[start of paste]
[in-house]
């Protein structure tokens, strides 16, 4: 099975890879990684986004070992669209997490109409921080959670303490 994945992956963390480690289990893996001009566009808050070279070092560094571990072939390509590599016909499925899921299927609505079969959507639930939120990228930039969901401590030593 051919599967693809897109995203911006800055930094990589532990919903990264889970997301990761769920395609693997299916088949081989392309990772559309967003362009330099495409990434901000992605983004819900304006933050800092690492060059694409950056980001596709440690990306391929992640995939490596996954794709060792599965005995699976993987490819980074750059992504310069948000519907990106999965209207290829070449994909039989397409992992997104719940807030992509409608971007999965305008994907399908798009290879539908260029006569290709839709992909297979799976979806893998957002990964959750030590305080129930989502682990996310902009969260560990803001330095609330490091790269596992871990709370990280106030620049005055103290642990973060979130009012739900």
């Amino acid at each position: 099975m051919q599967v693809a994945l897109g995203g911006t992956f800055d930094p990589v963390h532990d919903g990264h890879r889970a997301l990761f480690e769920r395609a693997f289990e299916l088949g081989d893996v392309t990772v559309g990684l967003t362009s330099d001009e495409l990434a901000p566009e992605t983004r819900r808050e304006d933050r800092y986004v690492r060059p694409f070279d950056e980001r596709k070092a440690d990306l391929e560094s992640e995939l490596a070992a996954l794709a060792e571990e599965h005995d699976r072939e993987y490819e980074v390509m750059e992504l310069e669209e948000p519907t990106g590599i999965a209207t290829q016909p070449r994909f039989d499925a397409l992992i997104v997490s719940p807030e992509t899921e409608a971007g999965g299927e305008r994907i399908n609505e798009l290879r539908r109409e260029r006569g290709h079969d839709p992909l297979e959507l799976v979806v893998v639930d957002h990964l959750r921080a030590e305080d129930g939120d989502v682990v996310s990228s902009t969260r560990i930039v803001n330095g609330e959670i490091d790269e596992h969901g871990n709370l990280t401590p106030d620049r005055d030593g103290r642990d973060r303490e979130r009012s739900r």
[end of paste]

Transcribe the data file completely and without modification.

[in-house]
């Protein structure tokens, strides 16, 4: 099975890879990684986004070992669209997490109409921080959670303490 994945992956963390480690289990893996001009566009808050070279070092560094571990072939390509590599016909499925899921299927609505079969959507639930939120990228930039969901401590030593 051919599967693809897109995203911006800055930094990589532990919903990264889970997301990761769920395609693997299916088949081989392309990772559309967003362009330099495409990434901000992605983004819900304006933050800092690492060059694409950056980001596709440690990306391929992640995939490596996954794709060792599965005995699976993987490819980074750059992504310069948000519907990106999965209207290829070449994909039989397409992992997104719940807030992509409608971007999965305008994907399908798009290879539908260029006569290709839709992909297979799976979806893998957002990964959750030590305080129930989502682990996310902009969260560990803001330095609330490091790269596992871990709370990280106030620049005055103290642990973060979130009012739900």
């Amino acid at each position: 099975m051919q599967v693809a994945l897109g995203g911006t992956f800055d930094p990589v963390h532990d919903g990264h890879r889970a997301l990761f480690e769920r395609a693997f289990e299916l088949g081989d893996v392309t990772v559309g990684l967003t362009s330099d001009e495409l990434a901000p566009e992605t983004r819900r808050e304006d933050r800092y986004v690492r060059p694409f070279d950056e980001r596709k070092a440690d990306l391929e560094s992640e995939l490596a070992a996954l794709a060792e571990e599965h005995d699976r072939e993987y490819e980074v390509m750059e992504l310069e669209e948000p519907t990106g590599i999965a209207t290829q016909p070449r994909f039989d499925a397409l992992i997104v997490s719940p807030e992509t899921e409608a971007g999965g299927e305008r994907i399908n609505e798009l290879r539908r109409e260029r006569g290709h079969d839709p992909l297979e959507l799976v979806v893998v639930d957002h990964l959750r921080a030590e305080d129930g939120d989502v682990v996310s990228s902009t969260r560990i930039v803001n330095g609330e959670i490091d790269e596992h969901g871990n709370l990280t401590p106030d620049r005055d030593g103290r642990d973060r303490e979130r009012s739900r």